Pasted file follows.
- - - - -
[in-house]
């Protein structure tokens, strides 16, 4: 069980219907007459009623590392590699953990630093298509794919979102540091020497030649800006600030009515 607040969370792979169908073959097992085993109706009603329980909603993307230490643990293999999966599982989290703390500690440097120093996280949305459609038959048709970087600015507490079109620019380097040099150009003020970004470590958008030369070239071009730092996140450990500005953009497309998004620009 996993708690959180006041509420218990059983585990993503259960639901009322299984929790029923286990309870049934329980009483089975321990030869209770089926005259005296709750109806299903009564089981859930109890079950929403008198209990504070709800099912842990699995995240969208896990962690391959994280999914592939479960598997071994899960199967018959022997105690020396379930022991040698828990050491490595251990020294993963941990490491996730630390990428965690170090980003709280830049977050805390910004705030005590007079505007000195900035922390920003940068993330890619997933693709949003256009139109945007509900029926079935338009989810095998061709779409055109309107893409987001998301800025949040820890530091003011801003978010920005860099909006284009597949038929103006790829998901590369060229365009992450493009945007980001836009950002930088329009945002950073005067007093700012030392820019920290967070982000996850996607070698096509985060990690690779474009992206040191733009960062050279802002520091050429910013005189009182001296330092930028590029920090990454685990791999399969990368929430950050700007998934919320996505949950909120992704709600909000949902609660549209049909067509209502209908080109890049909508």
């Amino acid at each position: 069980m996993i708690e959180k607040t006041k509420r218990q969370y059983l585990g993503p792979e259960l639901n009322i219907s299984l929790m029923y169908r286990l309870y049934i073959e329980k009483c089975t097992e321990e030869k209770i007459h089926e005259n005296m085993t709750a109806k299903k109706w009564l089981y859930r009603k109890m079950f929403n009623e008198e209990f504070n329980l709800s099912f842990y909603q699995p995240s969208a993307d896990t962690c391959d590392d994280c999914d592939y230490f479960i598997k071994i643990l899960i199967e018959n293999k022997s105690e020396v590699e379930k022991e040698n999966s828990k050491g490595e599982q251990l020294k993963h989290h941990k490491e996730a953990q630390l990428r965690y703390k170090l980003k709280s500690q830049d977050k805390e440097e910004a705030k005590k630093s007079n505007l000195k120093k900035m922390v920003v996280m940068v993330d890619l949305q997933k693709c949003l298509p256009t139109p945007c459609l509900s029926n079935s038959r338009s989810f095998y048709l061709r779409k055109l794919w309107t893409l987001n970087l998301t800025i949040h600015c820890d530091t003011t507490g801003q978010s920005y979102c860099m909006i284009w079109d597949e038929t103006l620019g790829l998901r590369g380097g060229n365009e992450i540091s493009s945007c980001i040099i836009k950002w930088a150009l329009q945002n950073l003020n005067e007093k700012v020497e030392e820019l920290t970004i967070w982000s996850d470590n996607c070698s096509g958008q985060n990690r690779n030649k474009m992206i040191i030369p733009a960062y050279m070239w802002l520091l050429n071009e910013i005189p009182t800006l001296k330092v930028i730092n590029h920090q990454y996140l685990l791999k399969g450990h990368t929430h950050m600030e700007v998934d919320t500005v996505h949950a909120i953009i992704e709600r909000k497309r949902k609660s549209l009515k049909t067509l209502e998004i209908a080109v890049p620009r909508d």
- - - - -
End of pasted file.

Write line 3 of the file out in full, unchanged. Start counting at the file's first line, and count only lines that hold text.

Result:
């Amino acid at each position: 069980m996993i708690e959180k607040t006041k509420r218990q969370y059983l585990g993503p792979e259960l639901n009322i219907s299984l929790m029923y169908r286990l309870y049934i073959e329980k009483c089975t097992e321990e030869k209770i007459h089926e005259n005296m085993t709750a109806k299903k109706w009564l089981y859930r009603k109890m079950f929403n009623e008198e209990f504070n329980l709800s099912f842990y909603q699995p995240s969208a993307d896990t962690c391959d590392d994280c999914d592939y230490f479960i598997k071994i643990l899960i199967e018959n293999k022997s105690e020396v590699e379930k022991e040698n999966s828990k050491g490595e599982q251990l020294k993963h989290h941990k490491e996730a953990q630390l990428r965690y703390k170090l980003k709280s500690q830049d977050k805390e440097e910004a705030k005590k630093s007079n505007l000195k120093k900035m922390v920003v996280m940068v993330d890619l949305q997933k693709c949003l298509p256009t139109p945007c459609l509900s029926n079935s038959r338009s989810f095998y048709l061709r779409k055109l794919w309107t893409l987001n970087l998301t800025i949040h600015c820890d530091t003011t507490g801003q978010s920005y979102c860099m909006i284009w079109d597949e038929t103006l620019g790829l998901r590369g380097g060229n365009e992450i540091s493009s945007c980001i040099i836009k950002w930088a150009l329009q945002n950073l003020n005067e007093k700012v020497e030392e820019l920290t970004i967070w982000s996850d470590n996607c070698s096509g958008q985060n990690r690779n030649k474009m992206i040191i030369p733009a960062y050279m070239w802002l520091l050429n071009e910013i005189p009182t800006l001296k330092v930028i730092n590029h920090q990454y996140l685990l791999k399969g450990h990368t929430h950050m600030e700007v998934d919320t500005v996505h949950a909120i953009i992704e709600r909000k497309r949902k609660s549209l009515k049909t067509l209502e998004i209908a080109v890049p620009r909508d």